Out of about 40 East Boston boys to die in the Great War, several others were returned to the United States like Private Goodearl, buried in cemeteries around the Boston area. Many others remained in Europe, their eternal resting place the soil they gave their lives to liberate.

But Private Goodearl was the only one to be buried right here in East Boston.

There are also many other veterans buried in this Cemetery, from the Civil War to WWI. There are over 40 veteran-issue tombstones at Bennington Street, and surely countless others who did not request a veteran stone or did not have a stone altogether.

But to our current knowledge, none of these veterans died in war.

Private Goodearl is the only soldier, to our current knowledge, who died in war and rests in East Boston. His grave stands not only as a memorial to him, but to all of his fallen comrades in arms who rest around the region and abroad.

In the years after his burial, Private Goodearl’s grave became the site of annual Memorial Day exercises by the Orient Heights American Legion

Notable speakers included Congressman John Douglass, an East Boston native, in 1925, and ex-Boston mayor Malcolm E. Nichols in 1932.

East Boston scout troops and well wishers would also visit the cemetery to place flags around Memorial Day.

As time went on, and these organizations dwindled, people forgot about these soldiers and their sacrifice, the ceremonies ceased, and people stopped coming to Bennington St. Cemetery

A few years ago, Col. Fife with the JROTC made it his mission to get the city to start maintaining the cemetery better, and began taking the cadets down to begin a new annual tradition of flag planting at the cemetery

Now, today, after possibly decades of hiatus, with the last ceremony on record we could find being 1941, we resume the Memorial Day ceremonies at the cemetery to honor Pvt. Goodearl, as well as all of the soldiers who are buried elsewhere.

Let us observe a moment of silence in their honor.

In the words of Boston Mayor Malcolm E. Nicholls, who spoke at this spot on Memorial Day 92 years ago:

“These heroes who we honor today had the faith, and they willingly laid down their lives in supreme sacrifice that America’s long-cherished traditions might be sustained. Surely we will not falter, nor will we shirk. Rather, as one, let us steadfastly cling and work together for that priceless heritage, which alone is ours–America”.

Throughout planning for this event, there was a lot of discussion about finding the names of veterans who are buried here in this cemetery, as well as the names of fallen soldiers from East Boston who never made it home or are buried elsewhere.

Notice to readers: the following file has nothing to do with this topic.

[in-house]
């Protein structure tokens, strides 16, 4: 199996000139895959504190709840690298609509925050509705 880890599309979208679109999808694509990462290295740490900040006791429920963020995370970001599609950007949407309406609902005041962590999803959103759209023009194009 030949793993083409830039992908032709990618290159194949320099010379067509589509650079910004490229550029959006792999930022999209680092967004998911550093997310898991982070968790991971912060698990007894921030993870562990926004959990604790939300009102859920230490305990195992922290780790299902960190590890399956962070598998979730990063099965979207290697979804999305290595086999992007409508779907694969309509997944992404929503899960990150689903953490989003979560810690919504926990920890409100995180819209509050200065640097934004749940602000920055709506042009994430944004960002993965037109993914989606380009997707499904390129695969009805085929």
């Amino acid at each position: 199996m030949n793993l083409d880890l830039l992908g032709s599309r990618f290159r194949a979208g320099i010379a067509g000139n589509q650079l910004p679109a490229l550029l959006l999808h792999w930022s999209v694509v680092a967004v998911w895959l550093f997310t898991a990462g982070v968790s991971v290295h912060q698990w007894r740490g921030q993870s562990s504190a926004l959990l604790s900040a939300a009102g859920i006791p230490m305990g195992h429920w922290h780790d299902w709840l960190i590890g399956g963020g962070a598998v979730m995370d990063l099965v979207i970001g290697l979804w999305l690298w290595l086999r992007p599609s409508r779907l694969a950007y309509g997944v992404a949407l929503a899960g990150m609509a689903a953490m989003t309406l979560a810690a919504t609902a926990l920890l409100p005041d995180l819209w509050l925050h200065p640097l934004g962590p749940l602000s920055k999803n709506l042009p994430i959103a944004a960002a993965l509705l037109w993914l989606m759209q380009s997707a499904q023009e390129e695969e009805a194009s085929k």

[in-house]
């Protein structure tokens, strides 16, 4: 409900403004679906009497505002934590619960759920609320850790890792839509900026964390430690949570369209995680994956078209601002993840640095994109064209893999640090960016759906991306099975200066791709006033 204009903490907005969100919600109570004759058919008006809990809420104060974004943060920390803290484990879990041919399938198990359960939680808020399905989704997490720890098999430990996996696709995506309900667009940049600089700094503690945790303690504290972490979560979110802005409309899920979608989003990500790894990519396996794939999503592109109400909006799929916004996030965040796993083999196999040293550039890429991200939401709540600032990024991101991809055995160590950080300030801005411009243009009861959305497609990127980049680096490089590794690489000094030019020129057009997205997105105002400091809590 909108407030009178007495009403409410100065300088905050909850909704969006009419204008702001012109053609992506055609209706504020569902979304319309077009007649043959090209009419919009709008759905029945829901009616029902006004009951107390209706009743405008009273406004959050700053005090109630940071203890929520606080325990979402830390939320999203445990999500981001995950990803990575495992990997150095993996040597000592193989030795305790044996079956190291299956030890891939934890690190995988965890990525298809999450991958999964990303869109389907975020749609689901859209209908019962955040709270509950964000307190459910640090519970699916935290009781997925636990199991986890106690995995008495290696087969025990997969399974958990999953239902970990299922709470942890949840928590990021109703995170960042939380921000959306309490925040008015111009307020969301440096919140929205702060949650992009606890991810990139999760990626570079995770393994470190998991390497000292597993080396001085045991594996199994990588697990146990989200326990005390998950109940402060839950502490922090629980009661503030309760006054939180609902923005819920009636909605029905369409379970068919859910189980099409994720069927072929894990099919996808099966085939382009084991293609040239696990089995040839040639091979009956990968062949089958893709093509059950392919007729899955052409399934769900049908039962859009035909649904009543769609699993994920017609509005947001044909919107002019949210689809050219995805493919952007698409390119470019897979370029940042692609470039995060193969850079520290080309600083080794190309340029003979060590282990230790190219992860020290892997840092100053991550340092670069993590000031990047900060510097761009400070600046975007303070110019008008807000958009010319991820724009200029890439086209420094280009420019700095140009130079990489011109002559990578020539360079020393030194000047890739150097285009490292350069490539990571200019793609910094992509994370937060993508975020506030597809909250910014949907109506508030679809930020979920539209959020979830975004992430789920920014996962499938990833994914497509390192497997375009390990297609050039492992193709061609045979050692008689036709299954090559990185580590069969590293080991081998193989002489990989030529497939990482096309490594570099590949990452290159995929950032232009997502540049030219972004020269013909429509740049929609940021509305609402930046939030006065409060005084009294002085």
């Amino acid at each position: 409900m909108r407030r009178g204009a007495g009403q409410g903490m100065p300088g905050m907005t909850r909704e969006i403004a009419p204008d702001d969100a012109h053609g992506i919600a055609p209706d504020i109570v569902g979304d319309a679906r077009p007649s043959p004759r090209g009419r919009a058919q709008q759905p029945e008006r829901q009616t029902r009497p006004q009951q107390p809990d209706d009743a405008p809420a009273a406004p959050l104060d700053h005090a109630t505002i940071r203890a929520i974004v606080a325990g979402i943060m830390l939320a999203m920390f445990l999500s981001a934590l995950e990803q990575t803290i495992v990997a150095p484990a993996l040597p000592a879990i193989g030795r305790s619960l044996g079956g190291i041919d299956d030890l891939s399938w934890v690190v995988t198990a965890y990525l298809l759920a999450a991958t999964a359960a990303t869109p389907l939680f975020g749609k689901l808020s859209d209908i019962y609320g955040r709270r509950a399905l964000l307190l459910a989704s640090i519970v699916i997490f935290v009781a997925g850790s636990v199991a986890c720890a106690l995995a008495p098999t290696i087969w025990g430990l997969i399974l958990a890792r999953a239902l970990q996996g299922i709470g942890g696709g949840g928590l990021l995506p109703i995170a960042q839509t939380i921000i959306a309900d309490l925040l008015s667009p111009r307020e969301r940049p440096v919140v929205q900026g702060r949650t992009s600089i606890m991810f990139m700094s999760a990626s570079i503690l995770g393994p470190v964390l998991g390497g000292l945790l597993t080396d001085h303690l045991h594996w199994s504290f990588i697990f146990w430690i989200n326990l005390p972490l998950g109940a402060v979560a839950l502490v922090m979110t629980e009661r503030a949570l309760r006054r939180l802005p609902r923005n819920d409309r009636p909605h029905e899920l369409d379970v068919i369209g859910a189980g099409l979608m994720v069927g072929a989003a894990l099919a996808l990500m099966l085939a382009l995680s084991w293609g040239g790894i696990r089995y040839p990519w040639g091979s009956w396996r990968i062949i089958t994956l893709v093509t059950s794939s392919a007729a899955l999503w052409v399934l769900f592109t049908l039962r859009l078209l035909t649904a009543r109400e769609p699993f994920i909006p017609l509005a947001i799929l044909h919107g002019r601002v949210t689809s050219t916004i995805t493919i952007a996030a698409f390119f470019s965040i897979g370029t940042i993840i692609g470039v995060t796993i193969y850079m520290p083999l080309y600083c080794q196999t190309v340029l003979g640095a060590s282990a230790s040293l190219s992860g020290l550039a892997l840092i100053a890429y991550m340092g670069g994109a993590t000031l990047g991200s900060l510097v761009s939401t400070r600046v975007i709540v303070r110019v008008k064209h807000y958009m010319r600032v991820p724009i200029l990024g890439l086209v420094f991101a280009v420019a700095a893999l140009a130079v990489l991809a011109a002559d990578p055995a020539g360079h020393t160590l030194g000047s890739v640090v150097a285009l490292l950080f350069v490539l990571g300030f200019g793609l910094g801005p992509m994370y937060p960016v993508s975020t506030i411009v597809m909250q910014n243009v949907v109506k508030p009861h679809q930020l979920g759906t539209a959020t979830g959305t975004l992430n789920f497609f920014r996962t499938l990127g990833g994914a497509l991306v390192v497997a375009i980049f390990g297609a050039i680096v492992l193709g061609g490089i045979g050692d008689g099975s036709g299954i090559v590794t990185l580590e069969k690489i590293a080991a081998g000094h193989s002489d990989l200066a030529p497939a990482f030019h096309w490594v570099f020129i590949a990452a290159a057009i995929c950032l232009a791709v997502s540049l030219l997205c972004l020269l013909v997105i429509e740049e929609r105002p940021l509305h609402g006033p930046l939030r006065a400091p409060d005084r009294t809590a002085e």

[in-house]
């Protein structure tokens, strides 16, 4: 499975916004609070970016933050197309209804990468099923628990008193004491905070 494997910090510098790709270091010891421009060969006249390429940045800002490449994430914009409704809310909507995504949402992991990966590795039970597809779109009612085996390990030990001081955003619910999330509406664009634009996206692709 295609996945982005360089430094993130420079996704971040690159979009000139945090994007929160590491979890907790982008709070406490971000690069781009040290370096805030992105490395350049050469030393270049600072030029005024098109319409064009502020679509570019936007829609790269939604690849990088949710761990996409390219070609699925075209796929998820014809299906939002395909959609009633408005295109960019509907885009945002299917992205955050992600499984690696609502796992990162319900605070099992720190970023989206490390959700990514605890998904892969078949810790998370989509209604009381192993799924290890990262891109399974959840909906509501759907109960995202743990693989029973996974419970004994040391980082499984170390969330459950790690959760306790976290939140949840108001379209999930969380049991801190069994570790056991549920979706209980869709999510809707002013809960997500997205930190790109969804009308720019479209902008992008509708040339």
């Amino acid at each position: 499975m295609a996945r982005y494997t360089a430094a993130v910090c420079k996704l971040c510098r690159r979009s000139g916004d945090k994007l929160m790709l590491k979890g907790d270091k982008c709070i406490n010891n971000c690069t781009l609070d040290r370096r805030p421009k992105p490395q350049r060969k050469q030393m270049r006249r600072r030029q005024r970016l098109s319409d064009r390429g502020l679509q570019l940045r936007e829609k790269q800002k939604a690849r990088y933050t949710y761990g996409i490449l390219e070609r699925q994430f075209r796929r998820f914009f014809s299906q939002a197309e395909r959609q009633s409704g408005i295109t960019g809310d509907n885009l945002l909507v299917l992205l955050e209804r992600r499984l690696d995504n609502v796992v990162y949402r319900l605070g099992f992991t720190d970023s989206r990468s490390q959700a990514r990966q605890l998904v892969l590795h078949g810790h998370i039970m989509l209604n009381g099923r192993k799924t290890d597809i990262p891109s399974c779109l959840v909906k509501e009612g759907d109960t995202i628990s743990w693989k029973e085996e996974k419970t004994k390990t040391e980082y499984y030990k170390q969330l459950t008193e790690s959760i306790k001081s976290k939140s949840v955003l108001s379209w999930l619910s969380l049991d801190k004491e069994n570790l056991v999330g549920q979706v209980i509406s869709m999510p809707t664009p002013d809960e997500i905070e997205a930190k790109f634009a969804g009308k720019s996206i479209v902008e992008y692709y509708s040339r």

Unfortunately, that is no easy task, and we don’t have all of that information yet. The EB Museum looks forward to working together in the future to compile those lists, so that we may properly remember these service members in future years.

However, today, we have managed to compile a list of most, if not all of of those from East Boston who gave their lives during WWI

Please follow us now to the main pathway, where we will recite their names, and plant a flag in memory of each fallen service member.

World War 1 Honor Roll – East Boston

Pvt. Domenico ABBIENTE

Pvt. William AMERENDA

Pvt. Raffaele BIBO

Pvt. Joe CADILI (Cadhill?)

Pvt. Achillo CAPUTO

Pvt. Michele COUCCO

Lieut. Patrick J. CUMMINGS


Pvt. Albert DOWNING

Pvt. Lewis ESTILLA

Pvt. Michael FERRARA


Lieut. Lawrence J. FLAHERTY

Pvt. Richard W. FREEMAN

Pvt. Alfred B. GOODEARL


Pvt. John J. HAYES

Pvt. Stanley JANOVICZ

Cpl. William C. KELLY

Pvt. Joseph P. KIRK

Pvt. Mathew LEARY

Pvt. John T. McCARTHY

Pvt. Francis A. McDONALD

Cook Alfred John McGurin

Pvt. Charles A. McMASTERS (McNAMARA?)

Pvt. Manuel MENDOZA

Cpl. James F. MOSHER

Pvt. George M. NELSON

Pvt. Jeffery A. O’CONNELL

Pvt. George P. O’DRISCOLL

Pvt. Edward OLSTEIN



Sgt. Robert M. RYANS

Cpl. Harry SAMPSON


Pvt. William SAVAGE

Pvt. Teodato VENTRE

Pvt. James VOCINO


Date unknown. Author unknown.


On a sign-post high write the letters down

That all who pass and see it there

May spell out the meaning of his renown.

A       for America and all that he gave

L       for the Loyalty of his brave heart

F       for the Fearlessness displayed–

R       for the Right and Real man’s part

E       for the ENGINEERS – HIS OWN

D       for his Death ‘mid the battle’s roar

B       for Boston – his birthplace and home

G       for the Glory that’s his evermore

O       for the Oath of Allegiance he made

O       for the Others that fought by his side

D       for the Dangers he faced unafraid

E       for the End for which he died

A       for us All and the debt that we owe
R       for the Right that shall triumph again

L       for the Liberty’s torch that shall glow while brave souls like these are feeding the flames

East Boston